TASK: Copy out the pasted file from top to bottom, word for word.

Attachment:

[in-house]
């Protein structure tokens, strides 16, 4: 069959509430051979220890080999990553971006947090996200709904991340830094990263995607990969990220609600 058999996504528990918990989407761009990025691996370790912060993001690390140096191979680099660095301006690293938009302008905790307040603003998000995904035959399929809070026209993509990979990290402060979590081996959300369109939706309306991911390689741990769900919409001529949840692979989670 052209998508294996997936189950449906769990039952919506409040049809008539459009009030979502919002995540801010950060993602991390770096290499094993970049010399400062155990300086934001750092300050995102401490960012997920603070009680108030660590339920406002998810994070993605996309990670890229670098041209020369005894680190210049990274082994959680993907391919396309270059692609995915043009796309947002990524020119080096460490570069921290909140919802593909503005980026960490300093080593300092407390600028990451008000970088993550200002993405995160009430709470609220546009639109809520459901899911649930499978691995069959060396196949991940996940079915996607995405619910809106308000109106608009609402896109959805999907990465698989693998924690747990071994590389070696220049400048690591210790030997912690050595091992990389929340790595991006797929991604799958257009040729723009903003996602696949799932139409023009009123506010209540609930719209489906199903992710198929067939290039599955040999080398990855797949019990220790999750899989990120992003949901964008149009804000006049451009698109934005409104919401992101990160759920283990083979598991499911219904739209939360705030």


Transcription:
[in-house]
């Protein structure tokens, strides 16, 4: 069959509430051979220890080999990553971006947090996200709904991340830094990263995607990969990220609600 058999996504528990918990989407761009990025691996370790912060993001690390140096191979680099660095301006690293938009302008905790307040603003998000995904035959399929809070026209993509990979990290402060979590081996959300369109939706309306991911390689741990769900919409001529949840692979989670 052209998508294996997936189950449906769990039952919506409040049809008539459009009030979502919002995540801010950060993602991390770096290499094993970049010399400062155990300086934001750092300050995102401490960012997920603070009680108030660590339920406002998810994070993605996309990670890229670098041209020369005894680190210049990274082994959680993907391919396309270059692609995915043009796309947002990524020119080096460490570069921290909140919802593909503005980026960490300093080593300092407390600028990451008000970088993550200002993405995160009430709470609220546009639109809520459901899911649930499978691995069959060396196949991940996940079915996607995405619910809106308000109106608009609402896109959805999907990465698989693998924690747990071994590389070696220049400048690591210790030997912690050595091992990389929340790595991006797929991604799958257009040729723009903003996602696949799932139409023009009123506010209540609930719209489906199903992710198929067939290039599955040999080398990855797949019990220790999750899989990120992003949901964008149009804000006049451009698109934005409104919401992101990160759920283990083979598991499911219904739209939360705030």